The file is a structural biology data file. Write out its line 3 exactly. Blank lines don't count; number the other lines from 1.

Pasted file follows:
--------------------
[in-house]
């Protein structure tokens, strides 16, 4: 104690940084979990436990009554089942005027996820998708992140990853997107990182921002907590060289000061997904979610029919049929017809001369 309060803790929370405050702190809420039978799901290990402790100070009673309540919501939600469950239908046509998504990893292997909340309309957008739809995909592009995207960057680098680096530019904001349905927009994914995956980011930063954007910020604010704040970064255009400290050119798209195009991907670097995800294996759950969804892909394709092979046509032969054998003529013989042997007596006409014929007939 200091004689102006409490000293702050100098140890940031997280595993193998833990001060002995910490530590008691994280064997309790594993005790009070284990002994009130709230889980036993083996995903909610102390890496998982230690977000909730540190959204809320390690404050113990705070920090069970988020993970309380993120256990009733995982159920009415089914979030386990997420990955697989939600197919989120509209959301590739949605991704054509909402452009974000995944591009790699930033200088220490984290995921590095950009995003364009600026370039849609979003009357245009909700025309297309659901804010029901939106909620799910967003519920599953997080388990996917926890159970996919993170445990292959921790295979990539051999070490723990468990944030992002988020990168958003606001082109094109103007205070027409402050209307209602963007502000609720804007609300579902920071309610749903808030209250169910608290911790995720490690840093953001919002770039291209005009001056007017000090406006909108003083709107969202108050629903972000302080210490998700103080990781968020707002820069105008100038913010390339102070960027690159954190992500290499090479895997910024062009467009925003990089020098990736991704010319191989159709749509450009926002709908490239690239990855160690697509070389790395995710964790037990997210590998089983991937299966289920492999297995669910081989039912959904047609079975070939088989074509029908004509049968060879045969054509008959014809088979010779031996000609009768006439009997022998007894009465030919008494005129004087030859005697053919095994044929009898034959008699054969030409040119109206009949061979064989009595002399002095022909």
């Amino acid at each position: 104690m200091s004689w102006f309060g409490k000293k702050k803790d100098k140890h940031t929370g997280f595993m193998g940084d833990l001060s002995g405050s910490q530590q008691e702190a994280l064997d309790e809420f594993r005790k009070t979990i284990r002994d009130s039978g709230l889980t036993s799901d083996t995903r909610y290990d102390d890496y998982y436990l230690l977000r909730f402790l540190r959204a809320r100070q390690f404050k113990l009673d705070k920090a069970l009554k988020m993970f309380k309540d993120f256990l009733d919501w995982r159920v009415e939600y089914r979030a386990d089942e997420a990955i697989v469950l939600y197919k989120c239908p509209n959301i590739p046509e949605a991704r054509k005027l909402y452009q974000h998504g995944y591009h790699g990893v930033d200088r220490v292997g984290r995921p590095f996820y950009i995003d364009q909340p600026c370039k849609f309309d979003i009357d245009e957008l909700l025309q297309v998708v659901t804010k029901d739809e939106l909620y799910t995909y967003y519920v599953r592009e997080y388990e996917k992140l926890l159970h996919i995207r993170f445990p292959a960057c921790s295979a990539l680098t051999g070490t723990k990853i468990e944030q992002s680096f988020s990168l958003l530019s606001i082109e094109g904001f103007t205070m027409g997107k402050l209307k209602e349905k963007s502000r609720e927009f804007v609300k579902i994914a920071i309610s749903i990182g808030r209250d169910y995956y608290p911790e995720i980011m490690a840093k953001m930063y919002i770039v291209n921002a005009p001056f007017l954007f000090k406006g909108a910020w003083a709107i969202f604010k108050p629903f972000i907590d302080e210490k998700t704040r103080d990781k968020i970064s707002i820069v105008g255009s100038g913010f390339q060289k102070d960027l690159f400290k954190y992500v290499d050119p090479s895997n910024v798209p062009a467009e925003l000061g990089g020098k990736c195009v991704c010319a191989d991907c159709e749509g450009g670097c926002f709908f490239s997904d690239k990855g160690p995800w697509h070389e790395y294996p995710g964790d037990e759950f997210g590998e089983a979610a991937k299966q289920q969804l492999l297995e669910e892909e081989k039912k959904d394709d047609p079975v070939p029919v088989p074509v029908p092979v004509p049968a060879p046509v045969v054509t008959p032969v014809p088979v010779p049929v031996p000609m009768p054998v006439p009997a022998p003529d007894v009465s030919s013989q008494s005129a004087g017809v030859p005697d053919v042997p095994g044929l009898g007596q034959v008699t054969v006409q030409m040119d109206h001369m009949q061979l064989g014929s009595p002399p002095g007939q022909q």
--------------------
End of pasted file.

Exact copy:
């Amino acid at each position: 104690m200091s004689w102006f309060g409490k000293k702050k803790d100098k140890h940031t929370g997280f595993m193998g940084d833990l001060s002995g405050s910490q530590q008691e702190a994280l064997d309790e809420f594993r005790k009070t979990i284990r002994d009130s039978g709230l889980t036993s799901d083996t995903r909610y290990d102390d890496y998982y436990l230690l977000r909730f402790l540190r959204a809320r100070q390690f404050k113990l009673d705070k920090a069970l009554k988020m993970f309380k309540d993120f256990l009733d919501w995982r159920v009415e939600y089914r979030a386990d089942e997420a990955i697989v469950l939600y197919k989120c239908p509209n959301i590739p046509e949605a991704r054509k005027l909402y452009q974000h998504g995944y591009h790699g990893v930033d200088r220490v292997g984290r995921p590095f996820y950009i995003d364009q909340p600026c370039k849609f309309d979003i009357d245009e957008l909700l025309q297309v998708v659901t804010k029901d739809e939106l909620y799910t995909y967003y519920v599953r592009e997080y388990e996917k992140l926890l159970h996919i995207r993170f445990p292959a960057c921790s295979a990539l680098t051999g070490t723990k990853i468990e944030q992002s680096f988020s990168l958003l530019s606001i082109e094109g904001f103007t205070m027409g997107k402050l209307k209602e349905k963007s502000r609720e927009f804007v609300k579902i994914a920071i309610s749903i990182g808030r209250d169910y995956y608290p911790e995720i980011m490690a840093k953001m930063y919002i770039v291209n921002a005009p001056f007017l954007f000090k406006g909108a910020w003083a709107i969202f604010k108050p629903f972000i907590d302080e210490k998700t704040r103080d990781k968020i970064s707002i820069v105008g255009s100038g913010f390339q060289k102070d960027l690159f400290k954190y992500v290499d050119p090479s895997n910024v798209p062009a467009e925003l000061g990089g020098k990736c195009v991704c010319a191989d991907c159709e749509g450009g670097c926002f709908f490239s997904d690239k990855g160690p995800w697509h070389e790395y294996p995710g964790d037990e759950f997210g590998e089983a979610a991937k299966q289920q969804l492999l297995e669910e892909e081989k039912k959904d394709d047609p079975v070939p029919v088989p074509v029908p092979v004509p049968a060879p046509v045969v054509t008959p032969v014809p088979v010779p049929v031996p000609m009768p054998v006439p009997a022998p003529d007894v009465s030919s013989q008494s005129a004087g017809v030859p005697d053919v042997p095994g044929l009898g007596q034959v008699t054969v006409q030409m040119d109206h001369m009949q061979l064989g014929s009595p002399p002095g007939q022909q």